Siddiqui’s family has said their son did not kill himself. His parents, Ghazala and Masood Siddiqui, sued the Marine Corps for $100 million last year, claiming their son was assaulted, hazed and discriminated against because of his Islamic faith, and that military officials were negligent in failing to protect him.

On Monday, a statement was released on behalf of the family through their attorney, Shiraz Khan: “The Siddiqui family’s heartache is immeasurable, and they find no solace for a loss in one’s pay and rank to be compared with the loss of their son. However, the fact is, a guilty plea is a guilty plea, but it is absolutely necessary that the entirety of evidentiary truths be disclosed.”

The government has asked a judge to dismiss the suit, saying that federal civil court lacks jurisdiction over the matter, which belongs in military court. A hearing is set for next month.

Testimony at Kissoon’s preliminary hearing last June focused in part on whose responsibility it was to ensure that accused drill instructors were assigned to non-training duties while under investigation for the 2015 dryer incident.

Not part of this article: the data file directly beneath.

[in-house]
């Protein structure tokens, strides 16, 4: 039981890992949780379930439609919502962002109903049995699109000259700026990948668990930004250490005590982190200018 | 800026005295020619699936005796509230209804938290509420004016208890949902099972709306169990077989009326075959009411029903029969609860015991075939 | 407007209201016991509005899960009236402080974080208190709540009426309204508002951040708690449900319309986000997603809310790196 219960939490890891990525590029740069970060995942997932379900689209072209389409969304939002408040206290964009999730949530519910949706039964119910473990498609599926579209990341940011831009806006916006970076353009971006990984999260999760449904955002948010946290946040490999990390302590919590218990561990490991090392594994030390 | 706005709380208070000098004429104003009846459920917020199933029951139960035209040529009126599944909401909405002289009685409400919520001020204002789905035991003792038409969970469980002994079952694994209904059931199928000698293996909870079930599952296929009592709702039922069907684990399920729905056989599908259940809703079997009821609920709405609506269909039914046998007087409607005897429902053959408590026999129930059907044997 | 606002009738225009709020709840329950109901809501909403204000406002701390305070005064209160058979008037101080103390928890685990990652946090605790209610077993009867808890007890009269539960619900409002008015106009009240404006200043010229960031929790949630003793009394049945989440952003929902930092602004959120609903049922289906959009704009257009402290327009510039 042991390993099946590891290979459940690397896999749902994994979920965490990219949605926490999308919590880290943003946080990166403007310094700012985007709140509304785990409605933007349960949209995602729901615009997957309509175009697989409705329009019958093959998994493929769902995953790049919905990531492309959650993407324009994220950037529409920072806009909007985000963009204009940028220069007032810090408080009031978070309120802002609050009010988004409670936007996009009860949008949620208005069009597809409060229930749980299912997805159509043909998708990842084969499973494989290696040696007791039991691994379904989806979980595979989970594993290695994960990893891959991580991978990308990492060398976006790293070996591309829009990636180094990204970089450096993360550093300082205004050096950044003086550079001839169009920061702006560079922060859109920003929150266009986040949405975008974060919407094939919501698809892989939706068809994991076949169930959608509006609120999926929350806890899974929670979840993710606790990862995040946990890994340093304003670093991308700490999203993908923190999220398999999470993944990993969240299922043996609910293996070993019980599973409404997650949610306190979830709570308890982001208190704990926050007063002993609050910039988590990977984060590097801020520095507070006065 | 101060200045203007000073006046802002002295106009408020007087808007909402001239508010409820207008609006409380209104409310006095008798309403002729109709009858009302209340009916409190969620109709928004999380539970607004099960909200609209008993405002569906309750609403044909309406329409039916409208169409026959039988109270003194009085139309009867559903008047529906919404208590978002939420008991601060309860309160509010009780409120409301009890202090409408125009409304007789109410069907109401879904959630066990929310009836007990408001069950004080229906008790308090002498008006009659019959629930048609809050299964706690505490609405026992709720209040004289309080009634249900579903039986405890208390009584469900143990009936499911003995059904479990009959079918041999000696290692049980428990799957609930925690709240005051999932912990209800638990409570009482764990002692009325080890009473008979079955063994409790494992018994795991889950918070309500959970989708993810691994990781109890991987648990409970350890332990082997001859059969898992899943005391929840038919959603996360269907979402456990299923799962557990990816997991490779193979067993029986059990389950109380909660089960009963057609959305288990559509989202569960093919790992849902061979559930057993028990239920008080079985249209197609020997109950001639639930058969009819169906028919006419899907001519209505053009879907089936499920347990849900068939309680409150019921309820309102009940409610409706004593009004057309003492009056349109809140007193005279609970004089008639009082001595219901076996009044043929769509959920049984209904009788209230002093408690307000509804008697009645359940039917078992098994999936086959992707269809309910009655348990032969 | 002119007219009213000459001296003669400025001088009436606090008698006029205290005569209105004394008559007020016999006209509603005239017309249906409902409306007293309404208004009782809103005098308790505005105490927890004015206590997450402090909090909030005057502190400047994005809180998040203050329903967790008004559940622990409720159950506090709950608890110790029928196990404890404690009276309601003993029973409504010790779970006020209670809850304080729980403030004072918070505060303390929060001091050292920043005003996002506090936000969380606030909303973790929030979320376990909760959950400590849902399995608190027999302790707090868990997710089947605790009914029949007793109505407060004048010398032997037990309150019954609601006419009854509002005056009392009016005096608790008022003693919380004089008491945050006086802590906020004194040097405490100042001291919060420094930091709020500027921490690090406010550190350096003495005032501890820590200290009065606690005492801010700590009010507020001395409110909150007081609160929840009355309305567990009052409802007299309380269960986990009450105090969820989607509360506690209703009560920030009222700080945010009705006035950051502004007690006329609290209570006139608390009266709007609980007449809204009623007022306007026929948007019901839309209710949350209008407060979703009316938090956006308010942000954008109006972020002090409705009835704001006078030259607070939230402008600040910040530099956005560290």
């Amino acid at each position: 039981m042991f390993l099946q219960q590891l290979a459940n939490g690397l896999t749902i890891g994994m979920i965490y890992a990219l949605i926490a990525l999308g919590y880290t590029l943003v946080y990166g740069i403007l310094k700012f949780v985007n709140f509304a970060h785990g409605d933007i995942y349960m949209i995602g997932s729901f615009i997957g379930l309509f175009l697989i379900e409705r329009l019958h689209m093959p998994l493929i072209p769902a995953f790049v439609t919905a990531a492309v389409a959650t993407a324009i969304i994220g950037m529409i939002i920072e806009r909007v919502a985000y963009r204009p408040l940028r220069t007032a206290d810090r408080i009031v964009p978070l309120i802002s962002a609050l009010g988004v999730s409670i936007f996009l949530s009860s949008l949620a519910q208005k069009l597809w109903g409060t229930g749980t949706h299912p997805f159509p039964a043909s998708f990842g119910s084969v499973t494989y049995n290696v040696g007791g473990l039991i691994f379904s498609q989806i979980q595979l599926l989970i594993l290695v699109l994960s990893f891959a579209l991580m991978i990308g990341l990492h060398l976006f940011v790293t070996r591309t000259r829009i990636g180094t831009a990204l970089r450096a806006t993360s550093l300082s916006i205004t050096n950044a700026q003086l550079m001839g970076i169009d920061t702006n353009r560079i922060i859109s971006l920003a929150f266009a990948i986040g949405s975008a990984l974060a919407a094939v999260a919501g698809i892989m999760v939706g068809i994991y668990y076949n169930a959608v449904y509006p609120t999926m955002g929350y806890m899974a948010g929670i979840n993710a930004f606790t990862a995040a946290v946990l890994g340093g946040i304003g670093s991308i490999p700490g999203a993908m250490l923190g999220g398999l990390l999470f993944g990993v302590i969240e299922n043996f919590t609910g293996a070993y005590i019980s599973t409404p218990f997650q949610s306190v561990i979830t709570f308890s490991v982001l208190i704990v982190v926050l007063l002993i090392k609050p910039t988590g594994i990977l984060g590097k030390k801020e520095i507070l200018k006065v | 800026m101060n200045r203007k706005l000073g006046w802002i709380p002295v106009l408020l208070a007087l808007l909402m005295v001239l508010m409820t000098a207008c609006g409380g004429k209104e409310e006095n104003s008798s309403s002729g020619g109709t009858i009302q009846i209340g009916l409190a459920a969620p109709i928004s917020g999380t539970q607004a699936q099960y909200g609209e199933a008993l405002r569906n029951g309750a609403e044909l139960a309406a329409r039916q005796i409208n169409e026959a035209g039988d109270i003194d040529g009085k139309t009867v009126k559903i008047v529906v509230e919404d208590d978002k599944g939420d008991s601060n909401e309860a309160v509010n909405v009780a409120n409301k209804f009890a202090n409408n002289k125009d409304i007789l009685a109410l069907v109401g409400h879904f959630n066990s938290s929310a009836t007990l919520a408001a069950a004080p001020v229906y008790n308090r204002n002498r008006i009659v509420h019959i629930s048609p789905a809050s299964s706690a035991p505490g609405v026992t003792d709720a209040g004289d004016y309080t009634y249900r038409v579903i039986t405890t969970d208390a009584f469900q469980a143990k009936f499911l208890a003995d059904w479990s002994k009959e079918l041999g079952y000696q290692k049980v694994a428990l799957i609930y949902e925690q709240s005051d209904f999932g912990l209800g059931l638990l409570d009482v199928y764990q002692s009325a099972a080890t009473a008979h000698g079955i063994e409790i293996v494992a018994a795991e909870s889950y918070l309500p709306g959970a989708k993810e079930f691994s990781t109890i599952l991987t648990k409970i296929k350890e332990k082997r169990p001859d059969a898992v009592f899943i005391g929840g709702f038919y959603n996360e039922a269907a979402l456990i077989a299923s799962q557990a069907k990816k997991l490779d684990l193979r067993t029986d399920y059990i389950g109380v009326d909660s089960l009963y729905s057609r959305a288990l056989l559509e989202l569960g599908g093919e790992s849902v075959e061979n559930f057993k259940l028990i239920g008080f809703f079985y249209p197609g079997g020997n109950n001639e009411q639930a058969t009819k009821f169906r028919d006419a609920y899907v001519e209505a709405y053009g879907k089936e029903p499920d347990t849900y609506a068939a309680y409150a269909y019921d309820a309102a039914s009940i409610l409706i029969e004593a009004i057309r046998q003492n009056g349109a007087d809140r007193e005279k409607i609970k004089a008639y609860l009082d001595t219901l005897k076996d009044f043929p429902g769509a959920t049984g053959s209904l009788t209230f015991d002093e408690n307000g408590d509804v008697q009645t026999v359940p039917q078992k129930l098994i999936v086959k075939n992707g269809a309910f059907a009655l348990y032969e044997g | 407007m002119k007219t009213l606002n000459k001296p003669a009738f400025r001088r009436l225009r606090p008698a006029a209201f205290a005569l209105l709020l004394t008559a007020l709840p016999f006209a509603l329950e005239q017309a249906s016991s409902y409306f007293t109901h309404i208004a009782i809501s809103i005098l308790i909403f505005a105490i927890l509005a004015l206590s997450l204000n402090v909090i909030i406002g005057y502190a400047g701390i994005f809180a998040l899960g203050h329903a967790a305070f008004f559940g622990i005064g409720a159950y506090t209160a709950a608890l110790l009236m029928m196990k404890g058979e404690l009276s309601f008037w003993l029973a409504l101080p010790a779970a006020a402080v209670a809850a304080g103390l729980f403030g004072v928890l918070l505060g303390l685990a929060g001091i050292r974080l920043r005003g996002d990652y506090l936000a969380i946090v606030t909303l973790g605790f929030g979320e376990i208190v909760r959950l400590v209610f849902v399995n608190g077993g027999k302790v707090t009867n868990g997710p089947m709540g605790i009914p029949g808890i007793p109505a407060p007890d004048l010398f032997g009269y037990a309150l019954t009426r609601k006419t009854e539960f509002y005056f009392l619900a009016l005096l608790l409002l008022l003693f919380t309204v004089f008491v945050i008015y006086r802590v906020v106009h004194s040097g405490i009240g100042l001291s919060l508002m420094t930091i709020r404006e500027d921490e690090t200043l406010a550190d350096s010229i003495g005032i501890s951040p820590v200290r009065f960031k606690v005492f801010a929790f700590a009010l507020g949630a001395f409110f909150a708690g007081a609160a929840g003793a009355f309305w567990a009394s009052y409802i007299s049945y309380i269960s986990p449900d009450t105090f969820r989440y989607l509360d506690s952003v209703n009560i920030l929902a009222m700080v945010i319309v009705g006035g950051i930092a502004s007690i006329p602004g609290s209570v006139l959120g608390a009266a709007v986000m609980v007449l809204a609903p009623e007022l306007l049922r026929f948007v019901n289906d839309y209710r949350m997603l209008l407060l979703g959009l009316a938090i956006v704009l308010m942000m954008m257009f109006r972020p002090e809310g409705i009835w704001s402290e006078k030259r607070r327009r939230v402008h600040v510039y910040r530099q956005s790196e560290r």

Kissoon’s civilian attorney, Colby Vokey, noted that the probe into the dryer incident was not under Kissoon’s purview; rather, it was the regimental commander, Cucinotta, who was “driving” the investigation.

Vokey said the prosecution granted immunity to at least five others involved in the allegations at issue, including Cucinotta.

“I think when you get cases that have so much attention to them, it’s hard for them not to be political in a lot of ways,” Vokey said.

“But make no mistake about it — Lieutenant Colonel Kissoon came in here and accepted responsibility for things he’d done wrong.”